The Metaphysics of Mike Nesmith
In 2017, I reviewed Michael Nesmith’s (1942–2021) memoir Infinite Tuesday for the Washington Post. I was pleased to recently discover that Nez wrote this on Facebook, April 15, 2018: “Here is a review from Mitch Horowitz of the Washington Post of Infinite Tuesday when it came out in hardcover last year at this time. I post it here because I was very happy with the review and Mitch’s apparent understanding of what I was swinging at.” I am reposting the piece.
Okay, for anyone who didn’t grow up with the on-screen high jinks and infectious pop-rock of the Monkees, let me clarify: Davy was the “cute” one; Micky was the “funny” one; Peter was the “weird” one; and Mike — well, Mike was the “smart” one.
Although the Monkees’ stars dimmed as their musical output shifted from packaged pop and their show got canceled in 1968, critics slowly acknowledged that what began as a made-for-TV band grew into an ensemble of surprisingly capable musicians and songwriters. The Monkees became bigger artists than their mold.
Behind this gestation — and much else in the pop culture world — was guitarist, songwriter, producer and video artist Michael Nesmith, author of this penetrating memoir, “Infinite Tuesday.” And, yes, his mother did invent Liquid Paper, the fact most often recited about Nesmith after his career in the Monkees.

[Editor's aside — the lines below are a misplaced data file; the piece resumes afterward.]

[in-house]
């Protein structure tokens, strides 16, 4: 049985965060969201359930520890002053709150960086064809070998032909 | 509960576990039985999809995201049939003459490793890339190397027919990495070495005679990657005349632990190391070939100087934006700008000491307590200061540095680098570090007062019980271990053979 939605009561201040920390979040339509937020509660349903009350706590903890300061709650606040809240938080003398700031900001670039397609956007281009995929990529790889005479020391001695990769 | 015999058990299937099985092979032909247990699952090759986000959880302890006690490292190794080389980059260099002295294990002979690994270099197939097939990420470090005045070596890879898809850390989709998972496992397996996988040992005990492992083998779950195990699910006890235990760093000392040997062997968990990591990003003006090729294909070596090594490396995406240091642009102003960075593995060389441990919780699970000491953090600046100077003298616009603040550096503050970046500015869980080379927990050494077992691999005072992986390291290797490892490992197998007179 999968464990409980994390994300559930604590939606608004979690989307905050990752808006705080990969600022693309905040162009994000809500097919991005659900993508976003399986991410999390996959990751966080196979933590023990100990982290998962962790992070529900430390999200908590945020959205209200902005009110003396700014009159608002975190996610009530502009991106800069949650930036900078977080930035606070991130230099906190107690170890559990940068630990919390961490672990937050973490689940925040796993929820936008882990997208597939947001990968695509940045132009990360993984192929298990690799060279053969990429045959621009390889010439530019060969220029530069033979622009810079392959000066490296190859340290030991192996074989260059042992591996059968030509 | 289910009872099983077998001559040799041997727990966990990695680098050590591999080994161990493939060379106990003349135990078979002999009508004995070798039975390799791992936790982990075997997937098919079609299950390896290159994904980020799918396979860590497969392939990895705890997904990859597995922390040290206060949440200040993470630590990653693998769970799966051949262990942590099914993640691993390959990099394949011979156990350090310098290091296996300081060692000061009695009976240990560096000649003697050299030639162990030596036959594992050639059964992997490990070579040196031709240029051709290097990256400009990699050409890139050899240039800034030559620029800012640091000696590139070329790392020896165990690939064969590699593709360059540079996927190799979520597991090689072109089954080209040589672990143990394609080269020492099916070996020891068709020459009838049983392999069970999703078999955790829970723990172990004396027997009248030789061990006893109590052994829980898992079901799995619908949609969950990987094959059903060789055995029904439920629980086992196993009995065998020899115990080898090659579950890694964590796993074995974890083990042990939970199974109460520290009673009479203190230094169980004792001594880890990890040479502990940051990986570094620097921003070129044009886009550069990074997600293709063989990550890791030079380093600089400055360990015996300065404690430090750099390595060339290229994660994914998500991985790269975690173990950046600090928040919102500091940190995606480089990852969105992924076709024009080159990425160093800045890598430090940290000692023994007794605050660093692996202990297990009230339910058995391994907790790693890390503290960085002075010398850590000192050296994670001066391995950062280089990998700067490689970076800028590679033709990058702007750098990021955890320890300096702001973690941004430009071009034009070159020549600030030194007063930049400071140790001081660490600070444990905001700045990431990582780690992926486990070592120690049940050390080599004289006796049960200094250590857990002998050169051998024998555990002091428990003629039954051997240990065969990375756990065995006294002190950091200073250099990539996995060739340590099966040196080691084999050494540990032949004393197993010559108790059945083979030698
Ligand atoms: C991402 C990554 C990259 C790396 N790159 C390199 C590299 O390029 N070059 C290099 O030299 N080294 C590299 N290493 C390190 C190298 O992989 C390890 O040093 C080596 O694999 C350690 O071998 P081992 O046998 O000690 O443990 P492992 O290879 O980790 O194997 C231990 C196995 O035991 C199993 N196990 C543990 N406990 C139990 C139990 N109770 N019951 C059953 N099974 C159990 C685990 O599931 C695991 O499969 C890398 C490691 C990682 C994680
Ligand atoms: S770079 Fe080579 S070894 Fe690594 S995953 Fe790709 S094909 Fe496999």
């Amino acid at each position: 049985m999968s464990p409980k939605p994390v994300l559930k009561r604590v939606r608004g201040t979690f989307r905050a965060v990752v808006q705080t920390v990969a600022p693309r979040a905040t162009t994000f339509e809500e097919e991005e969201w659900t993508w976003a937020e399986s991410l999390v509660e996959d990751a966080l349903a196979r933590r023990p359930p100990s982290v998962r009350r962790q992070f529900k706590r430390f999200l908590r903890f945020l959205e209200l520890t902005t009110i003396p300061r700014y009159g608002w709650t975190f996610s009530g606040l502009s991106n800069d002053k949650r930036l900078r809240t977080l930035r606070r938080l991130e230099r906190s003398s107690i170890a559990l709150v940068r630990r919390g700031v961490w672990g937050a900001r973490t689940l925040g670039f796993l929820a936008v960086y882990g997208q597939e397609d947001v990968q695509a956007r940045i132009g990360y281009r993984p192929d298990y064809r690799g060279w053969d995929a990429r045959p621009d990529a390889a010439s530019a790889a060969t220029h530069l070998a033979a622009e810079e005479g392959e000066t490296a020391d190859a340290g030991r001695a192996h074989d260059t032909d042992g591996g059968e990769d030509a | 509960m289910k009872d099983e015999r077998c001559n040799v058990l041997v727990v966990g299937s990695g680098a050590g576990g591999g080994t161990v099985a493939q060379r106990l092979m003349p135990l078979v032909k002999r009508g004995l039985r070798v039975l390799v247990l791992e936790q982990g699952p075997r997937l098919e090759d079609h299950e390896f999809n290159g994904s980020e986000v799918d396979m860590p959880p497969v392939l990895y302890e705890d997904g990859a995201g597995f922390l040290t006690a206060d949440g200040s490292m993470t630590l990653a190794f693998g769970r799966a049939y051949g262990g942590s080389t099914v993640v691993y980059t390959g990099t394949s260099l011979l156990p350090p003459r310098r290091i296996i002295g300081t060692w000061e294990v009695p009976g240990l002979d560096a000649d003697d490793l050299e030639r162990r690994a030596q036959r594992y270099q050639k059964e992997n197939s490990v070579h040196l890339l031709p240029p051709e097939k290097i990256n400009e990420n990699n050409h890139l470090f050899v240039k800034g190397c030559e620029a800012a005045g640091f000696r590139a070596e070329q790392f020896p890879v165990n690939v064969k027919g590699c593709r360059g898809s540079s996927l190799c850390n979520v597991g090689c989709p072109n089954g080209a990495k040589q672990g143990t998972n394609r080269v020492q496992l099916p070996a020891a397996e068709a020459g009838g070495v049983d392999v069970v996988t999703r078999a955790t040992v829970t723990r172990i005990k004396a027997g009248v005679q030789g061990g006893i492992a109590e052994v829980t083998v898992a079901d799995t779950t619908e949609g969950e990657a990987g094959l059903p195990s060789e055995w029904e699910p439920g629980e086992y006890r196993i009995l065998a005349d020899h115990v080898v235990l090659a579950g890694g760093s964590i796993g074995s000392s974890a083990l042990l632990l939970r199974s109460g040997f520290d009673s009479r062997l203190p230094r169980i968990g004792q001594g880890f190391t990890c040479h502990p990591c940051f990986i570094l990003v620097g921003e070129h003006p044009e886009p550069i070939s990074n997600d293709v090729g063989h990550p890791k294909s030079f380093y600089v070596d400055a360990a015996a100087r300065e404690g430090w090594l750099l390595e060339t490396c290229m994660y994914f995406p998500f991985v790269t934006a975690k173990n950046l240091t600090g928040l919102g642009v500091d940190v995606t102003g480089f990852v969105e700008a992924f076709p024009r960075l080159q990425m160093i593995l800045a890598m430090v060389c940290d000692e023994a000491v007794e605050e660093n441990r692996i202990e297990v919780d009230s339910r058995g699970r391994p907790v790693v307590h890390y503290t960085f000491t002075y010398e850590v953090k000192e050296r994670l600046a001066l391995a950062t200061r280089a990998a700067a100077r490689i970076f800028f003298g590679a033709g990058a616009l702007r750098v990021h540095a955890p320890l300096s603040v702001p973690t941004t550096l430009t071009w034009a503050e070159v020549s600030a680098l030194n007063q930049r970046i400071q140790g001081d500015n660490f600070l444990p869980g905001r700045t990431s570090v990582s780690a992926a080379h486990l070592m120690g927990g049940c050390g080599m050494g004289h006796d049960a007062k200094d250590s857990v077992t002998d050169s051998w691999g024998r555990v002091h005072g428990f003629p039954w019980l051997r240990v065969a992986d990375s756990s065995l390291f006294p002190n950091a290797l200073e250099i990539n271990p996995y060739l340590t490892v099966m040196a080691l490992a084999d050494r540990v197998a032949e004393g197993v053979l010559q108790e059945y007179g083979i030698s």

But his single mother’s backstory is more significant than her incredibly useful — and personally enriching — office product. “She attributed all the success of her business and her great good fortune to her study and practice of Christian Science,” Nesmith writes, referencing the spiritual healing faith founded in the late 19th-century by Mary Baker Eddy.
While growing up in Dallas, Nesmith was touched by strands of American mysticism or, put differently, of life viewed from a shifted perspective. After venturing to Southern California, he grew to admire a different kind of intellect than the studious Mrs. Eddy. Nesmith’s new heroes were Timothy Leary and sci-fi satirist Douglas Adams. He recalls Leary publicly criticizing him for using a cliche, which may reveal more than is intended about the psychedelic guru.